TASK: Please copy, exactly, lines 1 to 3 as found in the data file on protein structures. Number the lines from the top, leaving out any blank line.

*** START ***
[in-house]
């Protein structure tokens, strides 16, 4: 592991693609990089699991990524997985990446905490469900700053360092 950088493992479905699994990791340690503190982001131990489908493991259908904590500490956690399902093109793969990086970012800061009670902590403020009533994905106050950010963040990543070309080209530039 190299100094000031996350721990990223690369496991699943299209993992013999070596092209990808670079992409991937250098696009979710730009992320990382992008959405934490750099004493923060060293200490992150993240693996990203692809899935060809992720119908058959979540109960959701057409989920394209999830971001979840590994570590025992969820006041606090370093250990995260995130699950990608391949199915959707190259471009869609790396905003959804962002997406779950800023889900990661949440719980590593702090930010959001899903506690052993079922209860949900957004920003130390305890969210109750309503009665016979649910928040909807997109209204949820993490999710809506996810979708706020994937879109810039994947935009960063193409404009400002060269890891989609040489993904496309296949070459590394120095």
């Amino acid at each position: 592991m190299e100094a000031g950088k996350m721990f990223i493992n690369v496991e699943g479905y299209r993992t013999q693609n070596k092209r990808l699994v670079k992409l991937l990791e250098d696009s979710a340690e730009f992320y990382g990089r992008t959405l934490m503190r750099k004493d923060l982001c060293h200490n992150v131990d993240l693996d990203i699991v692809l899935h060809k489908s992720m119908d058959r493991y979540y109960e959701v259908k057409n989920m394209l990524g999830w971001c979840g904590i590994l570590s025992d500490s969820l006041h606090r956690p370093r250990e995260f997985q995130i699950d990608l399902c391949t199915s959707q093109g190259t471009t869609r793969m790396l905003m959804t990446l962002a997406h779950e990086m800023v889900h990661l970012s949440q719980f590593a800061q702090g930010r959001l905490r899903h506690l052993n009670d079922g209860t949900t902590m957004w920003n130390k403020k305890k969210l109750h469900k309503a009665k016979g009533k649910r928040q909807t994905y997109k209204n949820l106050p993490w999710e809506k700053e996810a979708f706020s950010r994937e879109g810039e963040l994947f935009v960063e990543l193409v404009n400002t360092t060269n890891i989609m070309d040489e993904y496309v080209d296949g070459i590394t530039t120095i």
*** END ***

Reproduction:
[in-house]
């Protein structure tokens, strides 16, 4: 592991693609990089699991990524997985990446905490469900700053360092 950088493992479905699994990791340690503190982001131990489908493991259908904590500490956690399902093109793969990086970012800061009670902590403020009533994905106050950010963040990543070309080209530039 190299100094000031996350721990990223690369496991699943299209993992013999070596092209990808670079992409991937250098696009979710730009992320990382992008959405934490750099004493923060060293200490992150993240693996990203692809899935060809992720119908058959979540109960959701057409989920394209999830971001979840590994570590025992969820006041606090370093250990995260995130699950990608391949199915959707190259471009869609790396905003959804962002997406779950800023889900990661949440719980590593702090930010959001899903506690052993079922209860949900957004920003130390305890969210109750309503009665016979649910928040909807997109209204949820993490999710809506996810979708706020994937879109810039994947935009960063193409404009400002060269890891989609040489993904496309296949070459590394120095």
């Amino acid at each position: 592991m190299e100094a000031g950088k996350m721990f990223i493992n690369v496991e699943g479905y299209r993992t013999q693609n070596k092209r990808l699994v670079k992409l991937l990791e250098d696009s979710a340690e730009f992320y990382g990089r992008t959405l934490m503190r750099k004493d923060l982001c060293h200490n992150v131990d993240l693996d990203i699991v692809l899935h060809k489908s992720m119908d058959r493991y979540y109960e959701v259908k057409n989920m394209l990524g999830w971001c979840g904590i590994l570590s025992d500490s969820l006041h606090r956690p370093r250990e995260f997985q995130i699950d990608l399902c391949t199915s959707q093109g190259t471009t869609r793969m790396l905003m959804t990446l962002a997406h779950e990086m800023v889900h990661l970012s949440q719980f590593a800061q702090g930010r959001l905490r899903h506690l052993n009670d079922g209860t949900t902590m957004w920003n130390k403020k305890k969210l109750h469900k309503a009665k016979g009533k649910r928040q909807t994905y997109k209204n949820l106050p993490w999710e809506k700053e996810a979708f706020s950010r994937e879109g810039e963040l994947f935009v960063e990543l193409v404009n400002t360092t060269n890891i989609m070309d040489e993904y496309v080209d296949g070459i590394t530039t120095i």